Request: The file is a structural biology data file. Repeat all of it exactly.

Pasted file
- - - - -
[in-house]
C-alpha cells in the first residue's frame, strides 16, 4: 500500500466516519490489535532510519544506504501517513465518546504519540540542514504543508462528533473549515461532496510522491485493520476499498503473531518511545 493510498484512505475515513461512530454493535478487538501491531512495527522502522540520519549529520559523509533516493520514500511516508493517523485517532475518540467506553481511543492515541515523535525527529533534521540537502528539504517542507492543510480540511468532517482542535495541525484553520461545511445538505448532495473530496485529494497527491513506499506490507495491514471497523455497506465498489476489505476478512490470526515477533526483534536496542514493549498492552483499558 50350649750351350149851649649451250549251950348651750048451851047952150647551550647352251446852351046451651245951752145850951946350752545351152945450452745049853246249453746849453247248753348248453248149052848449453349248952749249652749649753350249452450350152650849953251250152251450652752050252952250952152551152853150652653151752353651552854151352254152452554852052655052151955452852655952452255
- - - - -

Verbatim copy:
[in-house]
C-alpha cells in the first residue's frame, strides 16, 4: 500500500466516519490489535532510519544506504501517513465518546504519540540542514504543508462528533473549515461532496510522491485493520476499498503473531518511545 493510498484512505475515513461512530454493535478487538501491531512495527522502522540520519549529520559523509533516493520514500511516508493517523485517532475518540467506553481511543492515541515523535525527529533534521540537502528539504517542507492543510480540511468532517482542535495541525484553520461545511445538505448532495473530496485529494497527491513506499506490507495491514471497523455497506465498489476489505476478512490470526515477533526483534536496542514493549498492552483499558 50350649750351350149851649649451250549251950348651750048451851047952150647551550647352251446852351046451651245951752145850951946350752545351152945450452745049853246249453746849453247248753348248453248149052848449453349248952749249652749649753350249452450350152650849953251250152251450652752050252952250952152551152853150652653151752353651552854151352254152452554852052655052151955452852655952452255